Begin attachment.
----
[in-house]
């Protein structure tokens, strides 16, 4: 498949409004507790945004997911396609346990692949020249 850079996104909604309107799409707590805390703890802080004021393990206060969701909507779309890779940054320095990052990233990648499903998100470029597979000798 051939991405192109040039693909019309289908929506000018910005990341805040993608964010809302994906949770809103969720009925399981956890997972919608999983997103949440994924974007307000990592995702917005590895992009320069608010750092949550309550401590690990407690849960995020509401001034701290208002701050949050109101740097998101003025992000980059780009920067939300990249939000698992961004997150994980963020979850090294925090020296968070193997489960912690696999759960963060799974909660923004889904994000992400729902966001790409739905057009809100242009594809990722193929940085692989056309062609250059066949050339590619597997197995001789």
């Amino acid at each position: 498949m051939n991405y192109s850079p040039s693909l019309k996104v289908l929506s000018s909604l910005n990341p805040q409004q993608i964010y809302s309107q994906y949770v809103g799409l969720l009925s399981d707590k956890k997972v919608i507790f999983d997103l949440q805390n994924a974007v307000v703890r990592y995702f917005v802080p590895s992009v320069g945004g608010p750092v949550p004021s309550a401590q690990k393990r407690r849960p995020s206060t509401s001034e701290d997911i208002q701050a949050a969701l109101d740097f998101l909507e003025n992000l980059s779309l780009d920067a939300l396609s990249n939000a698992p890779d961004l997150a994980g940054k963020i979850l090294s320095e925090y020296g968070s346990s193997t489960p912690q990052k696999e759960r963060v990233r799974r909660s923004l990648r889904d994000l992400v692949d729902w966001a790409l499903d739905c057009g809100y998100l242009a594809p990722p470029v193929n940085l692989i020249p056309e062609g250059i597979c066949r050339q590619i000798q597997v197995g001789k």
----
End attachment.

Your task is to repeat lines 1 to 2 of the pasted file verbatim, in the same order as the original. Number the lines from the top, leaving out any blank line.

[in-house]
């Protein structure tokens, strides 16, 4: 498949409004507790945004997911396609346990692949020249 850079996104909604309107799409707590805390703890802080004021393990206060969701909507779309890779940054320095990052990233990648499903998100470029597979000798 051939991405192109040039693909019309289908929506000018910005990341805040993608964010809302994906949770809103969720009925399981956890997972919608999983997103949440994924974007307000990592995702917005590895992009320069608010750092949550309550401590690990407690849960995020509401001034701290208002701050949050109101740097998101003025992000980059780009920067939300990249939000698992961004997150994980963020979850090294925090020296968070193997489960912690696999759960963060799974909660923004889904994000992400729902966001790409739905057009809100242009594809990722193929940085692989056309062609250059066949050339590619597997197995001789």